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Can American Capitalism Survive?: Why Greed Is Not Good, Opportunity Is Not Equal, and Fairness Won't Make Us Poor
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Can American Capitalism Survive?: Why Greed Is Not Good, Opportunity Is Not Equal, and Fairness Won't Make Us Poor

4.01  ·  Rating details ·  165 ratings  ·  30 reviews
"If anyone can save capitalism from the capitalists, it's Steven Pearlstein. This lucid, brilliant book refuses to abandon capitalism to those who believe morality and justice irrelevant to an economic system." --Ezra Klein, founder and editor-at-large, Vox

Pulitzer Prize-winning economics journalist Steven Pearlstein argues that our thirty year experiment in unfettered
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Hardcover, 256 pages
Published September 25th 2018 by St. Martin's Press
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Start your review of Can American Capitalism Survive?: Why Greed Is Not Good, Opportunity Is Not Equal, and Fairness Won't Make Us Poor
Daniel
Oct 12, 2018 rated it it was amazing
Pearlstein has been a jounalist writing about finance and economics for a long time. He described the current problems of American capitalism and some solutions:

1. Corporations run only to maximise profits: chief executives of public companies are so scared of hostile takeovers of corporate raiders that the only defence is a high stock price. Oh and that is good for their compensation as well. Workers are outsourced, work is automated, goods are sourced from the cheapest global source, and taxes
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Venky
Aug 09, 2018 rated it really liked it
Shelves: economics
In a rousing but measured indictment of American Capitalism in its prevalent form, Steven Pearlstein in this very essential, compelling and relevant book, charts the insidious trajectory of a dangerous variety of capitalism which has gripped both the imagination as well as fervor of its fevered apologists. Raising its seemingly innocuous head as justification to and of the following three ideas (as argued by Mr. Pearlstein), capitalism has spawned a riotously active set of proponents who in the ...more
Vladimir Vasilyev
Tomorrow will be better for people than just protecting capitalism.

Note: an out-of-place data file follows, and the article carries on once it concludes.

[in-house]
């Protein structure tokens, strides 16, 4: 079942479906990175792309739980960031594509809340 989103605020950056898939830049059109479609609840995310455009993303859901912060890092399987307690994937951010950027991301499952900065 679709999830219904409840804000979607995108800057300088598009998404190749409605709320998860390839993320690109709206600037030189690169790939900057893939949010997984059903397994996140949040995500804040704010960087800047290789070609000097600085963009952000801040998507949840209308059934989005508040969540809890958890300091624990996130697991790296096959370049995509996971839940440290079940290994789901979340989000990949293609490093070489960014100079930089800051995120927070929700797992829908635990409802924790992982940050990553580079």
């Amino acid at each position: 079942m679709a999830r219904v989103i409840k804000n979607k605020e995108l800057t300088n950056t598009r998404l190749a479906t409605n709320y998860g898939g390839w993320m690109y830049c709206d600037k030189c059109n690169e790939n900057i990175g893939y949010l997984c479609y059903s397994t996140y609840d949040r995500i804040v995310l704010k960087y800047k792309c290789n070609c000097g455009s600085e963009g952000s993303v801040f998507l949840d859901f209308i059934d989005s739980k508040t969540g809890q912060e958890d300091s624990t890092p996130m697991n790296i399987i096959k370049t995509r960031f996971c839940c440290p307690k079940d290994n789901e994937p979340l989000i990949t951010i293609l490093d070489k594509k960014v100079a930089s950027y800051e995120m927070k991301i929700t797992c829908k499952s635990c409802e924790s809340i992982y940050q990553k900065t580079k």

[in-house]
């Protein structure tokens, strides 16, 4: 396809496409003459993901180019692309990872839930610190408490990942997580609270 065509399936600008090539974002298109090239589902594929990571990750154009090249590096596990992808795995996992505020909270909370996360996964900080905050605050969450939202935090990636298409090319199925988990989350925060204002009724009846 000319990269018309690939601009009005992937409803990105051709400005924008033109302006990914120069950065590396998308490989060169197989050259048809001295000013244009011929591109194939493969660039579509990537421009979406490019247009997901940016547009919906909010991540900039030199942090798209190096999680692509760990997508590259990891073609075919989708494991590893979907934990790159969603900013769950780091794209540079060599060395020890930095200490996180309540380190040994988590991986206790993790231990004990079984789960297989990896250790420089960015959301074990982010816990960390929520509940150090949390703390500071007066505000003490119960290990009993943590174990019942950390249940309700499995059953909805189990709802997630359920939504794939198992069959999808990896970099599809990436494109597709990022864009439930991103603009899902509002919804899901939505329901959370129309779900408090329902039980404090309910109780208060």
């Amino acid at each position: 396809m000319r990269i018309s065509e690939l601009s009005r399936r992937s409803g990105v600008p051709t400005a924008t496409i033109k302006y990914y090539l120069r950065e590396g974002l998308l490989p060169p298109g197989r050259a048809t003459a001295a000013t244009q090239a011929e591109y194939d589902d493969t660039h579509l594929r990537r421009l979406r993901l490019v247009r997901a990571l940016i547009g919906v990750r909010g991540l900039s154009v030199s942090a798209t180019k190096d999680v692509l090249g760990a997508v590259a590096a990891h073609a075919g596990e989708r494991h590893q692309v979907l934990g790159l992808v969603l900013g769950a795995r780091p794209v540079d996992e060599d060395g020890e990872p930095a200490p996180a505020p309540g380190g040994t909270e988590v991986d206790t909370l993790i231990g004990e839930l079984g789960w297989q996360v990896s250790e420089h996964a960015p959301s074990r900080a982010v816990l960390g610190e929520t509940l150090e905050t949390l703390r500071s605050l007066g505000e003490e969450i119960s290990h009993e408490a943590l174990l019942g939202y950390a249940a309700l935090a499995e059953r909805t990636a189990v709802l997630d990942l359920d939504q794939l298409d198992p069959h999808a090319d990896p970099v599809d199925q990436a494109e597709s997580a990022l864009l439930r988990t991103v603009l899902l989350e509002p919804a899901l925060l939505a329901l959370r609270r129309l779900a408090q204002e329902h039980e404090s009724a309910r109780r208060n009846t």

Morgan Schulman
Aug 06, 2018 rated it really liked it
Shelves: reader-s-copy
I received an advanced readers copy in exchange for an honest review.

This is not a book about how left-wing politics can save our country. This is written from the perspective of someone who would probably have been a moderate Republican in the 1950s or 60s, but now would be considered a Democrat. It’s how we can reform capitalism to make it non-corrupt. But still capitalism.

2018 is sad
Aaron
Jun 19, 2019 rated it it was amazing
Ultimately, I feel that Steven Pearlstein's book is very on point and accurate in it's description of why American Capitalism has lost its way and goes decently into detail of how it can be made to serve the common good.

This is likely to anger multiple sides. Market fundamentalists will likely bristle with anger at the mere suggestion that American Capitalism has any flaws or problems, besides what it is they can (try) to pin on the Government (s) they despise. Socialist fundamentalists will be
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Tina
Apr 05, 2019 rated it really liked it
This book was a great fix for my nerdy macroeconomics interest. Pearlstein's journalistic style was very readable and understandable. He lays out some progressive solutions to inequality while defending the positive attributes of capitalism. In today's political arena the term "socialism" is being bantered about as a threat to America's capitalistic fervor. My view is that Pearlstein's thoughtful discussion of the shortfalls of unbridled capitalism combined with his progressive ideas, actually ...more
Gita
Oct 18, 2018 rated it it was amazing
Pearlstein makes convincing arguments that we should be concerned about the growing inequality between the rich and the poor, and that capitalism shouldn't be a winner-takes-all game. This book might be preaching to the choir (which I'm in) and I wonder whether the Republicans would have similarly compelling rebuttal about the issues discussed.
Cristie Underwood